Report 55: People not processes: the future of personalisation and independent living
What we mean by personalisation
It’s about being me.Workshop participant
One of the key aims of the seminar was to consider exactly what is meant by the term personalisation. This became the key theme of the first day’s examination of ‘where we are now’ with personalisation.
The importance of this issue was highlighted at the seminars, where participants expressed concern that each local authority has a different definition of personalisation and this means there are wide variations in how it is put into practice.
In looking at ‘where we are now’, Baroness Jane Campbell’s presentation gave an account of how we have arrived at personalisation. She described how a group of disabled people in the 1970s decided to leave the ‘disabling services’ of residential care and live in the community with control over the money that was used to pay for their support services. Their success was repeated by others and this became the independent living movement and led to direct payments. Personalisation has grown from independent living and direct payments and we are now in a position, ‘where growing numbers of people and their families are leading and defining their own support services, rather than simply consuming them.’
Another speaker, Ann McFarlane, summed up her view of personalisation as being, ‘about all of us and all our lives. It’s not about social care alone, or medical support. It sits in every local authority directorate, whether it’s parks and gardens, roads – whatever it is, it affects you and it affects me.’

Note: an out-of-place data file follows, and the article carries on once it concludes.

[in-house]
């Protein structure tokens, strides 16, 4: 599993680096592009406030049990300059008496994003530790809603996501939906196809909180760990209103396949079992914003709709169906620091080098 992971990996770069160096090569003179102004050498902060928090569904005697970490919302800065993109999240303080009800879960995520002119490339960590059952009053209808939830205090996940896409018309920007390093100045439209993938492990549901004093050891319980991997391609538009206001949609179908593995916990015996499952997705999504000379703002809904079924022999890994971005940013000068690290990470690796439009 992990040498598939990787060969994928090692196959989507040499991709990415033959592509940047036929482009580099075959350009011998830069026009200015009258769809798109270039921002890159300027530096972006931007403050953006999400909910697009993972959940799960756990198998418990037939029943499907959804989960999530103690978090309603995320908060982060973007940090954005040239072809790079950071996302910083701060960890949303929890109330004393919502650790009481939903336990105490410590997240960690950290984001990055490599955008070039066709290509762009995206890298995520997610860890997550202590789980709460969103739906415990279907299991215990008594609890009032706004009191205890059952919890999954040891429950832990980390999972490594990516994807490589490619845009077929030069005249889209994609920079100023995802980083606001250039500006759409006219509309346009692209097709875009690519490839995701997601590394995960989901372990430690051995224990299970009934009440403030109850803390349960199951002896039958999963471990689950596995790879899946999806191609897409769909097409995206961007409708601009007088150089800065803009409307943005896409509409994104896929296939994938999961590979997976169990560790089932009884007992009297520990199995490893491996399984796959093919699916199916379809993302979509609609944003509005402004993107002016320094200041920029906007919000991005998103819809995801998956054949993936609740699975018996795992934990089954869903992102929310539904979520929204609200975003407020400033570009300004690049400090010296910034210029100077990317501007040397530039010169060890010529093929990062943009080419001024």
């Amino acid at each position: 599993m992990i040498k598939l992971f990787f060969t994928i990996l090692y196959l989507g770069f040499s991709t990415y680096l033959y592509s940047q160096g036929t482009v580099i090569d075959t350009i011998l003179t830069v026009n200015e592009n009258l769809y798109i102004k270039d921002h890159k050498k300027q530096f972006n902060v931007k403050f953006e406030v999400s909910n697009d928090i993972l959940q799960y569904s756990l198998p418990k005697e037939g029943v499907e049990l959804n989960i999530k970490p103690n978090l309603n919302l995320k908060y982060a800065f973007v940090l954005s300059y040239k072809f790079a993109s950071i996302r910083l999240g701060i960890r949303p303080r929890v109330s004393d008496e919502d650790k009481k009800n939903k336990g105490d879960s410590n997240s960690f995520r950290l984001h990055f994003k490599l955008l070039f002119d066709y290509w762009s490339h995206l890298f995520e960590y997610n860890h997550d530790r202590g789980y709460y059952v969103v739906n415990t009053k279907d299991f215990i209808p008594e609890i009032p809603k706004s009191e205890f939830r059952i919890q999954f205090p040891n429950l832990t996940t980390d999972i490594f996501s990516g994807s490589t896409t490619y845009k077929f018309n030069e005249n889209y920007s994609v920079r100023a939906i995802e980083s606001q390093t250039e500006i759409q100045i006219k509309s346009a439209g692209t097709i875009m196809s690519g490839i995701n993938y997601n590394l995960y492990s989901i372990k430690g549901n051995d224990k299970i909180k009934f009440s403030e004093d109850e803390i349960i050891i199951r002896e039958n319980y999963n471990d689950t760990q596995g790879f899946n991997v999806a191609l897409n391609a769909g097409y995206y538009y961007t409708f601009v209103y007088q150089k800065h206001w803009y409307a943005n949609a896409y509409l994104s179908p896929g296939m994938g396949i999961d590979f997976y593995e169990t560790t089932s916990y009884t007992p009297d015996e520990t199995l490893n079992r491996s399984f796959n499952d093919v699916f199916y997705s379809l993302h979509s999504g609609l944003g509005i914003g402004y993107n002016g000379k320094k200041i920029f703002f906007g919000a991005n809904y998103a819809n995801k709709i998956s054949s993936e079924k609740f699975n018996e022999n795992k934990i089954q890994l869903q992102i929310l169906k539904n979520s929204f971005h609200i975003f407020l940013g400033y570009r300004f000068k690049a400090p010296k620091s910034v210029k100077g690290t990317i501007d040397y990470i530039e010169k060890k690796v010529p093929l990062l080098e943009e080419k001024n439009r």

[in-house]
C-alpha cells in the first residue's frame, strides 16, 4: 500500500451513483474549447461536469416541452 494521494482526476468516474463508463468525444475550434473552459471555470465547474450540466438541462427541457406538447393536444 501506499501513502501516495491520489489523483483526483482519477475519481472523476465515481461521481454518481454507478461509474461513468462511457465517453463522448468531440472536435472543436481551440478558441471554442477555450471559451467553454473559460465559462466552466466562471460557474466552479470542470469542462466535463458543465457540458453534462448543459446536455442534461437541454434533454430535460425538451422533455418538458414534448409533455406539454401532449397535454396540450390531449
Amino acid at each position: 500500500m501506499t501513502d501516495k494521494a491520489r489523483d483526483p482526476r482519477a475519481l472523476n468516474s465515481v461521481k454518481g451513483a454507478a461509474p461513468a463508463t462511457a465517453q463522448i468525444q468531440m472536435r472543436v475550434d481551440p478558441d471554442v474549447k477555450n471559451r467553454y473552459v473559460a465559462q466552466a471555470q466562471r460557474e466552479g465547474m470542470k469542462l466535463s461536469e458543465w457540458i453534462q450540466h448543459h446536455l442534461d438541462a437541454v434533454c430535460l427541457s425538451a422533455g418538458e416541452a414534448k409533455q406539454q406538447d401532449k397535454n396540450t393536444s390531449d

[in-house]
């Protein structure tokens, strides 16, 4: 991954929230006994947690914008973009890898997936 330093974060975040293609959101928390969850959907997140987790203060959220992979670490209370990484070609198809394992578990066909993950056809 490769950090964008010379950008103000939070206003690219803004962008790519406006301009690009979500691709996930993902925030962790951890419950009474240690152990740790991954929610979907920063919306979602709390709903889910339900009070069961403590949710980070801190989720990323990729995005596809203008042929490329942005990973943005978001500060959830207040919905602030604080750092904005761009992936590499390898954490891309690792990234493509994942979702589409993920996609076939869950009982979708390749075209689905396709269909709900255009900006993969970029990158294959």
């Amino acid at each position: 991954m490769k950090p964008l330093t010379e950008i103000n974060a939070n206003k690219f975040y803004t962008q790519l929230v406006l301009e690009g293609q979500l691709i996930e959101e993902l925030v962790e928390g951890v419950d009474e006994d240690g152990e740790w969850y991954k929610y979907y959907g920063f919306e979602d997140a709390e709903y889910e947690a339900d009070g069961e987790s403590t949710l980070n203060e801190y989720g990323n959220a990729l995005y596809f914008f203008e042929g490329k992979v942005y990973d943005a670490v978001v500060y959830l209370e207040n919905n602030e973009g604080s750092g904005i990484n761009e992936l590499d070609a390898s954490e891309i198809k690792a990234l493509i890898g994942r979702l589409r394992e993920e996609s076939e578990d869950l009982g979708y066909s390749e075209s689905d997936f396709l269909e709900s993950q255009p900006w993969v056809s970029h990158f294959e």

The question ‘What does personalisation mean for you?’ was the key discussion point. One workshop group produced a joint statement of what personalisation meant to them:
- Personalisation for me is about: flexibility, choice and control.
- To make it work for me, it needs: peer support, information and advice
- If it’s working well, it is: liberating with positive outcomes.
- I will be included and valued.
- No decision about me, without me.
Other discussions highlighted several key characteristics of personalisation:
- freedom, choice and control – being an individual and being able to make your own decisions
- the focus is on the person rather than the service – delivering quality of life and happiness and enabling you to live on your own terms
- being valued as a person
- keeping people in the mainstream and in the community, being included/integrated and being citizens on equal terms
- ‘nobody tells you what to do’
- liberation – including being able to take risks and make mistakes
- being listened to and heard.
A key point to emerge was that personalisation should be about the principles of independent living as developed by disabled people. However, there was a feeling that personalisation is now being based on certain understandings that do not include the principles of independent living. It was suggested that more should have been done to make direct payments/independent living more widely available rather than spending lots of money bringing a new approach.
Another suggestion was that personalisation should include recognition of the need for low level support and how this saves money in the long run as it stops people developing higher levels of need. At the moment, problems with assessment processes and eligibility criteria mean people in this position are often left vulnerable. It is also unclear how much personal budgets can be used in a preventative way that reduces the need for more support as people’s circumstances change.
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- SCIE Report 55: People not processes: the future of personalisation and independent living
- SCIE Report 55: Easy read: People not processes: the future of personalisation and independent living